The story behind Kaffeeklatsch

The perfect spot to gossip over coffee ☕️

By Kristy Archibald | December 2, 2021 |12:54 am

Jessica McCarrel, Founder speaking with customers in her newly opened ‘Kaffeeklatsch’ location on 1st Street.

Photo: Alberta Rose

Six years ago, Jessica McCarrel made her dream a reality and opened a small — very small — coffee shop in a 25-foot storage closet in the Beltline. Although tucked away, she aspired to cultivate a safe space that inspired social connection and societal change. 

Fast forward and Kaffeeklatsch eventually outgrew its humble beginnings and has transformed into a vibrant social cafe on 1st Street. McCarrel took over the space that many may know as the ‘Bamboo Lounge’ of the former Drum ’n’ Monkey.

Although opening the new shop in the midst of the pandemic, she hasn’t let it slow her down. “In the cafe’s first year, I curated art, cultivated community, and collected accolades; all while navigating the uncertain and unpredictable aspects of opening a business during the pandemic. When the crisis has finally passed, or poses less of a threat, I intend to do much more,” McCarrel tells us — and we don’t doubt it. 

We sat down with McCarrel to learn what inspired the name ‘Kaffeeklatsch’ and how she’s cultivating a special and inclusive community surrounded by coffee culture and art in Calgary.  

What’s the story behind ‘Kaffeeklatsch?’

McCarrel: A ‘Kaffeeklatsch’ is a meeting between friends to exchange gossip over coffee. The term allegedly originated sometime around the 1900s, when German women would gather to drink coffee, eat cake, and chat.

Taking inspiration from this remarkable word, I created Kaffeeklatsch: a place where both the coffee and the conversation matter.

How did you get started?  

McCarrel: I started Kaffeeklatsch in a 25-foot storage closet. In the six years since, I have grown it into a vibrant Beltline cafe that prioritizes community. 

We’re dedicated to wonderful food and drink, but are also an art gallery, a music venue, a creative and collaborative space, and—most importantly—a place for all members of the public.

Kaffeeklatsch’s praxis of acceptance embodies my philosophy that a cafe can inspire social connections, which in turn can spark societal change.

Why did you choose the Beltline as your home for Kaffeeklatsch? 

McCarrel: In the summer of 2020, we found the perfect additional home for a Kaffeeklatsch. A space located just a few blocks away from where I started back in 2014. This place, 1205 1st SW, has a rich history in the social fabric of Calgary. Prior to being occupied by its current owner, Tokyo Smoke, it was the Bamboo Lounge space of the Drum ’n’ Monkey.

This small stretch of street is overflowing with the history of Calgary’s nightlife, as well as having played a prominent role in its music and art scenes. In the 1980s, the northern tip of this street formed part of Electric Avenue, the most notorious stretch of nightclubs in Canada at that point in time. At the south end of the block, the huge Castle Pub sat throughout the 1990s and early 2000s like a foundation, carrying the weight of the numerous clubs on the strip, places like Venom and the Night Gallery.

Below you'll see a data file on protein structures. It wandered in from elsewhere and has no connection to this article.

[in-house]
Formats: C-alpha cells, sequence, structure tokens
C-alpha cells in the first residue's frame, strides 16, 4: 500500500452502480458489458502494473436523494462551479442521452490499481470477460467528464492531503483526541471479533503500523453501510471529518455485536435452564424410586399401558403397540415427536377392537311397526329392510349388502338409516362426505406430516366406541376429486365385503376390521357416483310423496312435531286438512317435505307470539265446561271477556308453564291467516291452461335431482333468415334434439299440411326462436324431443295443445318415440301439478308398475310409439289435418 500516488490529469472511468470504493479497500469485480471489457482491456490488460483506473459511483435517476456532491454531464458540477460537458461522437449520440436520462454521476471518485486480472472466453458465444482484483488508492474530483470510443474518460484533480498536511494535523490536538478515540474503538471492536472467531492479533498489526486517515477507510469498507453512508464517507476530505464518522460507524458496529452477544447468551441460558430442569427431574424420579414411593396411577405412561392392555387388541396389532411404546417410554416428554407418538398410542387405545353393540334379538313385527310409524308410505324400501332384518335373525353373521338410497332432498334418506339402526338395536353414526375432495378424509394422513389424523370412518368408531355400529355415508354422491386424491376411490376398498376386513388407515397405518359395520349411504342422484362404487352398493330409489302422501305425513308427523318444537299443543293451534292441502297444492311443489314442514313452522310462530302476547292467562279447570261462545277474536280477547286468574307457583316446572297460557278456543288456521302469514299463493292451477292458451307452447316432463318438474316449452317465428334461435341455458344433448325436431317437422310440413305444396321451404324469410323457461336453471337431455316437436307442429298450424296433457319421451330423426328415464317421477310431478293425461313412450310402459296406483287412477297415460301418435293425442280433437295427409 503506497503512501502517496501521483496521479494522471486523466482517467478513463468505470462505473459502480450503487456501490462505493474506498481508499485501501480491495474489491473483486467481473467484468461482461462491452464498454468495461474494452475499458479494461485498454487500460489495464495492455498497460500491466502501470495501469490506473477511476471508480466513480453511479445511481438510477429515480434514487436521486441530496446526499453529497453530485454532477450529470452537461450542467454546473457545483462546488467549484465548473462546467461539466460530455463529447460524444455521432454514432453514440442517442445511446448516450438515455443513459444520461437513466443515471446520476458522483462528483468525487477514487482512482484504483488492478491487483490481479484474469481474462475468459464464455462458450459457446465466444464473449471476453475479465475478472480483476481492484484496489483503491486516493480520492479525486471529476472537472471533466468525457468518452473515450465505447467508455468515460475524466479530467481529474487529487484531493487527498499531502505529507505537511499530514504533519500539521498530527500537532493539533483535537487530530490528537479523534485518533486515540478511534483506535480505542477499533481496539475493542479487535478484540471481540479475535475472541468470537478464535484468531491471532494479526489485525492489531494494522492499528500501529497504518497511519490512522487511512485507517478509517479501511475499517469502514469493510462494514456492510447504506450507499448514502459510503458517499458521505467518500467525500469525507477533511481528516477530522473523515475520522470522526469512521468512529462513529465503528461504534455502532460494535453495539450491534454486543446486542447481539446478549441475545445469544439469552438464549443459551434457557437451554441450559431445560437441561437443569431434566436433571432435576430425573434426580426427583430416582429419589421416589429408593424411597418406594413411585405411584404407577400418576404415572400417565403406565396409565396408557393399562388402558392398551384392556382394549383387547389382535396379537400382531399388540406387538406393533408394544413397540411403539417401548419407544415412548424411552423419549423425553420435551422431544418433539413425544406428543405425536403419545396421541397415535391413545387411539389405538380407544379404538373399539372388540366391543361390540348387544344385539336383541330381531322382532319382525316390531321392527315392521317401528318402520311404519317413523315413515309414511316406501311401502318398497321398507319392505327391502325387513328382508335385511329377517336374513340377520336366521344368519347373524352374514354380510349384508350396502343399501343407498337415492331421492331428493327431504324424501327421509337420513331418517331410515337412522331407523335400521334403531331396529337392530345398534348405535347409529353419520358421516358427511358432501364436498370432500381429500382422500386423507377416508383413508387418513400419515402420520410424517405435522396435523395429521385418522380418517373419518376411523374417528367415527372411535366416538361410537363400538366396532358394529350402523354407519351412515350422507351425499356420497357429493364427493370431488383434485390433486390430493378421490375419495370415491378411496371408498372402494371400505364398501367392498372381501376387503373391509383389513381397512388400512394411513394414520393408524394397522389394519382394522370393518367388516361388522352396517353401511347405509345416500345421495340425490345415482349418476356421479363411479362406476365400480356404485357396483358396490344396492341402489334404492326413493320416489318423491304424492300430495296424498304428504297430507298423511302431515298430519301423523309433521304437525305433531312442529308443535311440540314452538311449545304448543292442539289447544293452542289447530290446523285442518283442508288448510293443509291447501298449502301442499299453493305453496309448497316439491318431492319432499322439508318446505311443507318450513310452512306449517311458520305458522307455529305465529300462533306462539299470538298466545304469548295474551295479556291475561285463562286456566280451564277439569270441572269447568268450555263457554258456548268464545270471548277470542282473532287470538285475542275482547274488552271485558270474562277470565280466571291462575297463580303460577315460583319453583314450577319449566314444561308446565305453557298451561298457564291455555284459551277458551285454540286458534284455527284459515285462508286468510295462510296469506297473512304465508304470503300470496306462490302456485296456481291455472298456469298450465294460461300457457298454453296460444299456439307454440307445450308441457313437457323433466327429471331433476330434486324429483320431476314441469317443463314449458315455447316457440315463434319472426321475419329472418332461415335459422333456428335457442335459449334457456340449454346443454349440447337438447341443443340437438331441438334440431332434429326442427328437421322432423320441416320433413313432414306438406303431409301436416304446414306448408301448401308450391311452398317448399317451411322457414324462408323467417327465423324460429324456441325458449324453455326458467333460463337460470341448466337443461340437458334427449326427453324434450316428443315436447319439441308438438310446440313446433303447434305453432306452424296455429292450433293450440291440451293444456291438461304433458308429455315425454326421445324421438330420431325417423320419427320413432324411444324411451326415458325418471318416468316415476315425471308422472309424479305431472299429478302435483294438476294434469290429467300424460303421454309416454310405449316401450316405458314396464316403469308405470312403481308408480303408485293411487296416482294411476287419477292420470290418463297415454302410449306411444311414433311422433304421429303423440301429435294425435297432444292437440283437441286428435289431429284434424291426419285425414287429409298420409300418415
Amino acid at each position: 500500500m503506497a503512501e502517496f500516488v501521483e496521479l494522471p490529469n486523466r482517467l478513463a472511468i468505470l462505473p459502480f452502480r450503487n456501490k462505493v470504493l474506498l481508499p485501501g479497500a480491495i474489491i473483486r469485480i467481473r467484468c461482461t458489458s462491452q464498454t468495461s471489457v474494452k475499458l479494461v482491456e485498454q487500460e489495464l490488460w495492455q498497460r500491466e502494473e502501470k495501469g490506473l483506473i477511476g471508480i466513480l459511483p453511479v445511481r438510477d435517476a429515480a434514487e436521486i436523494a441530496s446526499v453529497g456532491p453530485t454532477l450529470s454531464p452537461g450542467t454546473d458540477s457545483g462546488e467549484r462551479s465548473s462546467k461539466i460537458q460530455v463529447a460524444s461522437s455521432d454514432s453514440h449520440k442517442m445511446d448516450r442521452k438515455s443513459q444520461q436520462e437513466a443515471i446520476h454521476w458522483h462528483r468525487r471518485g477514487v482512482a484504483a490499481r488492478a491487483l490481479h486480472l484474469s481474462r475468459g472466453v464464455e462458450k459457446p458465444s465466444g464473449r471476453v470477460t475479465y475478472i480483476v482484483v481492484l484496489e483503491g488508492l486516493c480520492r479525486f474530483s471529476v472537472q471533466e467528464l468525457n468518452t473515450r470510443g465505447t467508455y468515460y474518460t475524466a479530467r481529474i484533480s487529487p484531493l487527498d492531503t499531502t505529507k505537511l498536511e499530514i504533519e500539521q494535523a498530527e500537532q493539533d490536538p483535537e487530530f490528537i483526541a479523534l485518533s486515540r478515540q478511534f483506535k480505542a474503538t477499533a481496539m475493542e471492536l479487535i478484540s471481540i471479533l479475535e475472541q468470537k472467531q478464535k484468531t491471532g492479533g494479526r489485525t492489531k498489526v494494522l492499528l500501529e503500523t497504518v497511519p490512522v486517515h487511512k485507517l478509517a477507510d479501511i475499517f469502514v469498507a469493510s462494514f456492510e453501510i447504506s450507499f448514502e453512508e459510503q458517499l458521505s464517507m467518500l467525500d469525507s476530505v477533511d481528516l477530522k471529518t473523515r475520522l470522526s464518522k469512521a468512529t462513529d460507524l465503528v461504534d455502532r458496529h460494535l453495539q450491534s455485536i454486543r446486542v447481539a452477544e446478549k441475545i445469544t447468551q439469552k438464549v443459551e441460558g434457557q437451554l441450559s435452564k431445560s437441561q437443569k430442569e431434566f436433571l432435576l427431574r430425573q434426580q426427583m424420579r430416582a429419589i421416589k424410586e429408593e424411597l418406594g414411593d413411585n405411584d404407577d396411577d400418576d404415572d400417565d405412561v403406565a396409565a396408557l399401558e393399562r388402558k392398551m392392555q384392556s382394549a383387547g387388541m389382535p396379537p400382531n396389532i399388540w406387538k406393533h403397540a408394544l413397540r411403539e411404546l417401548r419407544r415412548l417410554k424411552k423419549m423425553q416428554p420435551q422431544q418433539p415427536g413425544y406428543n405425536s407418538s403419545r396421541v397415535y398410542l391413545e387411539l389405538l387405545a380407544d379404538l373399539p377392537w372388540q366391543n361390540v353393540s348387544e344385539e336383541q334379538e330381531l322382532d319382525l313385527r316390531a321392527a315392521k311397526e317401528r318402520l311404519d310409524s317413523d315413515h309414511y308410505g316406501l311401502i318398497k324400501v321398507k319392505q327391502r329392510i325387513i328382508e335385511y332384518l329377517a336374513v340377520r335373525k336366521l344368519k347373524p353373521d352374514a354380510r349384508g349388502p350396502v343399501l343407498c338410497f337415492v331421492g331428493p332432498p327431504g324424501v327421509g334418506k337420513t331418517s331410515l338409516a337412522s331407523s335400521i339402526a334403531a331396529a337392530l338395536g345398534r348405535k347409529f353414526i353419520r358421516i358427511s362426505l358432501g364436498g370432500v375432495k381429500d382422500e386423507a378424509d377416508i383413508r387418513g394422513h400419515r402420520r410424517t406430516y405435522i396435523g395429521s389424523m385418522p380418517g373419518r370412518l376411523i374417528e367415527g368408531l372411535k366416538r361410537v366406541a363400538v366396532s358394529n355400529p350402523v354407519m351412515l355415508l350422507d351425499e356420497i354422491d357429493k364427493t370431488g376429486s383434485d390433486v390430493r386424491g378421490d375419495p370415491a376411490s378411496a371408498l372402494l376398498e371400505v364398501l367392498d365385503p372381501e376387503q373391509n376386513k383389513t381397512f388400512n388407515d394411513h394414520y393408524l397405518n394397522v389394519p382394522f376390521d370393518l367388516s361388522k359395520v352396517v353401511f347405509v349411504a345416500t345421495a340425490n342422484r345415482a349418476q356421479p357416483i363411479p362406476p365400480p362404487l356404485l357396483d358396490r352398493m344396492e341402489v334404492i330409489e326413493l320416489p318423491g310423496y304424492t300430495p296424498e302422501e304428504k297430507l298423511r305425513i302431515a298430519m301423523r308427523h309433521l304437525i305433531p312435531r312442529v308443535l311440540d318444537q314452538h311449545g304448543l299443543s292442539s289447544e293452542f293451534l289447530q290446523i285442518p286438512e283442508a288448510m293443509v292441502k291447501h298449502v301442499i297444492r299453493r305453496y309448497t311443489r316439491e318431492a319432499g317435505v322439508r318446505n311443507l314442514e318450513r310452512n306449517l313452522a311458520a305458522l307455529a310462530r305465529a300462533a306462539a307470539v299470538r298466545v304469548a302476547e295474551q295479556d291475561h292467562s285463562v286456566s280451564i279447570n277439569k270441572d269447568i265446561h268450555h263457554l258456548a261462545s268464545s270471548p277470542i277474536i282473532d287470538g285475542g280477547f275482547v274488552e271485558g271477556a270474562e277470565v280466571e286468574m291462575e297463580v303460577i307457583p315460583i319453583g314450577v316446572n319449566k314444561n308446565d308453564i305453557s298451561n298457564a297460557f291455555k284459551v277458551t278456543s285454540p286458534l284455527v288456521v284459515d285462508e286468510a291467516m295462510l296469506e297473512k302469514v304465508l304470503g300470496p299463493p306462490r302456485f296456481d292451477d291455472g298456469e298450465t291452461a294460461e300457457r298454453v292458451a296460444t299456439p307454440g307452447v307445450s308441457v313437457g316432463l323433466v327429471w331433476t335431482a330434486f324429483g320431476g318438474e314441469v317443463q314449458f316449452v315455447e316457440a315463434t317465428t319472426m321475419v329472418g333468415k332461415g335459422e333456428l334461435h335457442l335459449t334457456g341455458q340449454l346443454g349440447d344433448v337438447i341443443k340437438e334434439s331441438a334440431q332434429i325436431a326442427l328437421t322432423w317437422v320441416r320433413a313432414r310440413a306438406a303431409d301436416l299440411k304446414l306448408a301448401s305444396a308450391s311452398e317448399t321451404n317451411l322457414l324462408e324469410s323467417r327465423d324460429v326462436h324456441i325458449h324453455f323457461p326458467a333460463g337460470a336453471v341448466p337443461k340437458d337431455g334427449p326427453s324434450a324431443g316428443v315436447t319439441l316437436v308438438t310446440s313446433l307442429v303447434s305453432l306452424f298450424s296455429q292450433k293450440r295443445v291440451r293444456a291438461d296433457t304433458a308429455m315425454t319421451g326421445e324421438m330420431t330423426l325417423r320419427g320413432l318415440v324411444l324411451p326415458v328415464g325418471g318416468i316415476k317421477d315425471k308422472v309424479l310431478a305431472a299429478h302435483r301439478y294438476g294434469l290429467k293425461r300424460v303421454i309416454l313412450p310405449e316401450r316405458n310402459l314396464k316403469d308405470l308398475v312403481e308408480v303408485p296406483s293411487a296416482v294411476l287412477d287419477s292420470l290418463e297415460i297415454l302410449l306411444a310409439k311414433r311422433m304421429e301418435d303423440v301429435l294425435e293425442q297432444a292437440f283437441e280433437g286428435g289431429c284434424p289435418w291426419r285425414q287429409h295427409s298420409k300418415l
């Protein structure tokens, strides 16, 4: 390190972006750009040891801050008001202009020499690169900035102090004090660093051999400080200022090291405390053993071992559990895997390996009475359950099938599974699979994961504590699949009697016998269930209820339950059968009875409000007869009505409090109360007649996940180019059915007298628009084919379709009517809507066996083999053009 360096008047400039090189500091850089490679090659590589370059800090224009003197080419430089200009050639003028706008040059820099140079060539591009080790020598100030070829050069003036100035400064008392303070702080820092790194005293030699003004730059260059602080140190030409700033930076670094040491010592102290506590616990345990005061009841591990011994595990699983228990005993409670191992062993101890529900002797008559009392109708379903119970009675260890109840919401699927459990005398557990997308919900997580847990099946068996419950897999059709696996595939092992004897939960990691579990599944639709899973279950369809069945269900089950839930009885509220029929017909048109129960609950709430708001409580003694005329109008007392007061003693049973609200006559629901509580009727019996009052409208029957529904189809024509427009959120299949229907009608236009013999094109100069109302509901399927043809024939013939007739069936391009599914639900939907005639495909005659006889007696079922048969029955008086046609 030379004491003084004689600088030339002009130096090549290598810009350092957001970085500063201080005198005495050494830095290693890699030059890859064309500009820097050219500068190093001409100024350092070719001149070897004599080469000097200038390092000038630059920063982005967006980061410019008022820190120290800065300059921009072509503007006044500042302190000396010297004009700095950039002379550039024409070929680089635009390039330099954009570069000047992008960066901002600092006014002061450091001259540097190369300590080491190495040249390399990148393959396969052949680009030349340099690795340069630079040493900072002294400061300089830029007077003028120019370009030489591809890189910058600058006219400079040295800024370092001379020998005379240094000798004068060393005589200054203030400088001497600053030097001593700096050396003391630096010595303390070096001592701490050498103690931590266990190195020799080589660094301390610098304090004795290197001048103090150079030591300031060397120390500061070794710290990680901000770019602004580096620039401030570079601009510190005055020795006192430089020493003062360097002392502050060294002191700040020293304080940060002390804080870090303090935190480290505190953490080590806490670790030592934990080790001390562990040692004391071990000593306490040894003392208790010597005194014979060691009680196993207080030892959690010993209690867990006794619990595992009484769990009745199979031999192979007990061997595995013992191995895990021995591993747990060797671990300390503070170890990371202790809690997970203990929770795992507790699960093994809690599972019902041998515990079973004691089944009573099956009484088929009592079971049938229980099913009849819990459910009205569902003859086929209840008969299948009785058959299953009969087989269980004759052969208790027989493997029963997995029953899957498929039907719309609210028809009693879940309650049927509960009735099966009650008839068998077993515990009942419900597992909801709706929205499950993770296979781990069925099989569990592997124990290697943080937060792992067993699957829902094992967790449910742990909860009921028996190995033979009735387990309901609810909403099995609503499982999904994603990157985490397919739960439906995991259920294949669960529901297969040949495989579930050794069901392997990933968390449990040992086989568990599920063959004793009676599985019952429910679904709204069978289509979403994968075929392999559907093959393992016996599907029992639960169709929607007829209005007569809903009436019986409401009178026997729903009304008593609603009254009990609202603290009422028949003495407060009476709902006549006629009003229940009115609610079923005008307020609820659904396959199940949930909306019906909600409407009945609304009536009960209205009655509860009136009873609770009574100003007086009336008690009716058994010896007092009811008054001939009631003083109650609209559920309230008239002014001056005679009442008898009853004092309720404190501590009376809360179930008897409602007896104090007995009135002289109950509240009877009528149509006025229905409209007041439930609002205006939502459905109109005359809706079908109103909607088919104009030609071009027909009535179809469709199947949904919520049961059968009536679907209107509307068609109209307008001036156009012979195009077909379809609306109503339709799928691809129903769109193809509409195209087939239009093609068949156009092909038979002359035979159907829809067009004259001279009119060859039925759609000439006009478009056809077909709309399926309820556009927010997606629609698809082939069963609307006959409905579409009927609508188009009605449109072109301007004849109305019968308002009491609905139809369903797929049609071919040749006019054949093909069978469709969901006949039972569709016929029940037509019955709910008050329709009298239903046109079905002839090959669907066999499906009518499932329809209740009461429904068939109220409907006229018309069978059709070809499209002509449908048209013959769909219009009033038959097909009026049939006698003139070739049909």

It is in this neighbourhood, with its exciting cultural history and amazing small businesses, that Kaffeeklatsch can build a place for the community I know and live in.

How have you fared during the pandemic? 

McCarrel: This year has surely seen some ups and downs for all of us. With the pandemic stretching on like a marathon and our memories tempting us with ruminations of life pre and before to loss and grief.  It’s been tough emotionally, but professionally, this pandemic has been a gift. The lower rent and CERBA loan offered Kaffeeklatsch the financial ability to sign a lease on a storefront space allowing us to build and support communities in the way that we had previously dreamt of but hadn’t had the resources to achieve.

We began operating our Storefront space last November, right before the first provincial restrictions which began December 12. In the cafe’s first year, I curated art, cultivated community, and collected accolades; all while navigating the uncertain and unpredictable aspects of opening a business during the pandemic. When the crisis has finally passed, or poses less of a threat, I intend to do much more.

What makes your community special and how have they supported you? 

McCarrel: Our community is special because they are diverse, intersectional, passionate groups of people who honour and support safe spaces, community-building, volunteering (Kontroller Klub is volunteer-based for example), and are truly talented and fascinating humans.

Our Cafe would not have been possible without the support and passion of our community. The Pansy Club, High Queerdness Lending Library, and the community pantry out front are all manifestations of this.

In your own words, how do you define ‘community?’ 

McCarrel: A common definition of community emerges as a group of people with diverse characteristics who are linked by social ties, share common perspectives, and engage in joint action. 

I like to think of it as an enduring social capacity and practice with human togetherness and solidarity as a motivation.

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Kristy Archibald

Contributor at Calgary Citizen

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